Higher price tag for winter package, quick charger, as battery car rolls into more markets.

by on Jul.19, 2011

The 2012 Nissan Leaf will deliver more car - but at a higher price tag.

With production finally ramping up, sales of the Nissan Leaf are on the rise and should grow even faster, in the coming months, as the maker expands the number of U.S. markets where the battery car is available.

But electric aficionados could be in for an unpleasant surprise, with the introduction of the updated 2012 Nissan Leaf.  The modified model will get new equipment, such as a winter driving package and a more powerful quick charger, but it will also cost more, the company today revealed.

Subscribe Now - It's Free!

“Many enthusiastic consumers have eagerly anticipated ordering a Nissan LEAF of their own, and now we can make zero-emissions mobility a reality in more markets,” said Brian Carolin, senior vice president, Sales and Marketing, Nissan North America.

Leaf was initially available in seven states: Arizona, California, Hawaii, Oregon, Tennessee, Texas, and Washington.  On Monday, July 25, the maker will add Alabama, Florida, Georgia, Illinois, Maryland, Mississippi, North Carolina, South Carolina, Virginia and Washington, D.C.

Nissan is expanding Leaf production - and availability.

Meanwhile, Carolin noted, the Japanese maker is also upgrading Leaf for 2012.  “In response to direct feedback from Nissan LEAF owners, the features that customers want most will come standard on the 2012 Nissan LEAF – including quick charging and cold-weather features.”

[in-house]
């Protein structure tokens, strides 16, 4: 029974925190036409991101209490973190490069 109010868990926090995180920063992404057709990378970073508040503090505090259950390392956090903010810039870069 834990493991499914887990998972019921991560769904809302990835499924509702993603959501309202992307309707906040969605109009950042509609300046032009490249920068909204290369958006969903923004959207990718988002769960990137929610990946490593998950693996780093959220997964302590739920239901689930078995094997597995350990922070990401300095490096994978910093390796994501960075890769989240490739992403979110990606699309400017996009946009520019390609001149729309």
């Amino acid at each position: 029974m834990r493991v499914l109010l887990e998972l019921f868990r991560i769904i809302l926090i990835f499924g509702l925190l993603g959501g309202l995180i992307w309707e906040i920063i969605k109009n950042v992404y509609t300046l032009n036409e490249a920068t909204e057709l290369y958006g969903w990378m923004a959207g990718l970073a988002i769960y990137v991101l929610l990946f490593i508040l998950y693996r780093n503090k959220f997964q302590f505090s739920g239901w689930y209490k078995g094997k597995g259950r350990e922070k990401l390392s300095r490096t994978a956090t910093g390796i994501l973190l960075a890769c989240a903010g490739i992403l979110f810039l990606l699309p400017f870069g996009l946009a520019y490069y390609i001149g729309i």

The latter package will include such things as seat heaters.  Studies show that motorists are less likely to turn the heater of a vehicle on full blast – which, in a battery car seriously degrades range – if they have heated seats.

As for the quick charger, the current Leaf’s built-in charger is a modest 3.3 kilowatt system, which requires almost 8 hours even on 220 volts.  For 2012, the top-line SL trim Leaf will get a Level 3 DC quick charge port that is capable of yielding an 80% charge in just 30 minutes.  It was previously a $700 option.  The downside is that there are only a handful of those 440-volt chargers available to the public right now.  But there are plans in the works to add hundreds of them around the country in the next several years.

Unfortunately, Leaf customers will have to wait until 2013 to get an upgraded Level 2 charger, which increases the built-in charger’s capacity from 3.3 to 6.6 kilowatts – about the same as the system that will be offered on the upcoming Ford Focus Electric and Ford C-Max battery-electric microvan.  That should reduce home charging times to under 4 hours.